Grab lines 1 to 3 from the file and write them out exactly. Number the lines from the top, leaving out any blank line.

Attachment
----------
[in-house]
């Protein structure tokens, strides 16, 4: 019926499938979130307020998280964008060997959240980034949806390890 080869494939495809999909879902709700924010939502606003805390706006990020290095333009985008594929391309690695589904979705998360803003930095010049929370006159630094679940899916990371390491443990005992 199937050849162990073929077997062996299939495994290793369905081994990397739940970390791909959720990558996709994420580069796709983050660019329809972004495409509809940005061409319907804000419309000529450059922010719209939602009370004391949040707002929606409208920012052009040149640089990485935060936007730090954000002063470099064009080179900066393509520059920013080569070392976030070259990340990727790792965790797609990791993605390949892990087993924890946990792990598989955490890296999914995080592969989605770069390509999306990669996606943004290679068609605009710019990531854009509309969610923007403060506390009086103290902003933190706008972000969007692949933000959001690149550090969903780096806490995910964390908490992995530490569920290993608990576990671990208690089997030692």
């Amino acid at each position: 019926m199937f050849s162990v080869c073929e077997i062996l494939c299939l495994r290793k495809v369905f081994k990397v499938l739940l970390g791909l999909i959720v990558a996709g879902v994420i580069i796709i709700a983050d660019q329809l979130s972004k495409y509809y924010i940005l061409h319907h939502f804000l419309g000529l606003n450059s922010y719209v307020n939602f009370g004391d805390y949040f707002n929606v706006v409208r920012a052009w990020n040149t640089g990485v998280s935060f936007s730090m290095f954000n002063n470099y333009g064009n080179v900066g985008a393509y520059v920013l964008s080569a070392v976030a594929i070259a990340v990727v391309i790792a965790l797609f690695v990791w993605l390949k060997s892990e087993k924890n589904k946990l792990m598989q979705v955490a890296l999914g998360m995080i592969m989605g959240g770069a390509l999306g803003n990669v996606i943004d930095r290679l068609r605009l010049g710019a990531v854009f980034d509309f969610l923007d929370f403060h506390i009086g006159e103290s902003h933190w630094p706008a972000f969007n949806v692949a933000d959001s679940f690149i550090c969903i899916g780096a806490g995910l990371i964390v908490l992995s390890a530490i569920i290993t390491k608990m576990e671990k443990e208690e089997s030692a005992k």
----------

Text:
[in-house]
């Protein structure tokens, strides 16, 4: 019926499938979130307020998280964008060997959240980034949806390890 080869494939495809999909879902709700924010939502606003805390706006990020290095333009985008594929391309690695589904979705998360803003930095010049929370006159630094679940899916990371390491443990005992 199937050849162990073929077997062996299939495994290793369905081994990397739940970390791909959720990558996709994420580069796709983050660019329809972004495409509809940005061409319907804000419309000529450059922010719209939602009370004391949040707002929606409208920012052009040149640089990485935060936007730090954000002063470099064009080179900066393509520059920013080569070392976030070259990340990727790792965790797609990791993605390949892990087993924890946990792990598989955490890296999914995080592969989605770069390509999306990669996606943004290679068609605009710019990531854009509309969610923007403060506390009086103290902003933190706008972000969007692949933000959001690149550090969903780096806490995910964390908490992995530490569920290993608990576990671990208690089997030692």
């Amino acid at each position: 019926m199937f050849s162990v080869c073929e077997i062996l494939c299939l495994r290793k495809v369905f081994k990397v499938l739940l970390g791909l999909i959720v990558a996709g879902v994420i580069i796709i709700a983050d660019q329809l979130s972004k495409y509809y924010i940005l061409h319907h939502f804000l419309g000529l606003n450059s922010y719209v307020n939602f009370g004391d805390y949040f707002n929606v706006v409208r920012a052009w990020n040149t640089g990485v998280s935060f936007s730090m290095f954000n002063n470099y333009g064009n080179v900066g985008a393509y520059v920013l964008s080569a070392v976030a594929i070259a990340v990727v391309i790792a965790l797609f690695v990791w993605l390949k060997s892990e087993k924890n589904k946990l792990m598989q979705v955490a890296l999914g998360m995080i592969m989605g959240g770069a390509l999306g803003n990669v996606i943004d930095r290679l068609r605009l010049g710019a990531v854009f980034d509309f969610l923007d929370f403060h506390i009086g006159e103290s902003h933190w630094p706008a972000f969007n949806v692949a933000d959001s679940f690149i550090c969903i899916g780096a806490g995910l990371i964390v908490l992995s390890a530490i569920i290993t390491k608990m576990e671990k443990e208690e089997s030692a005992k």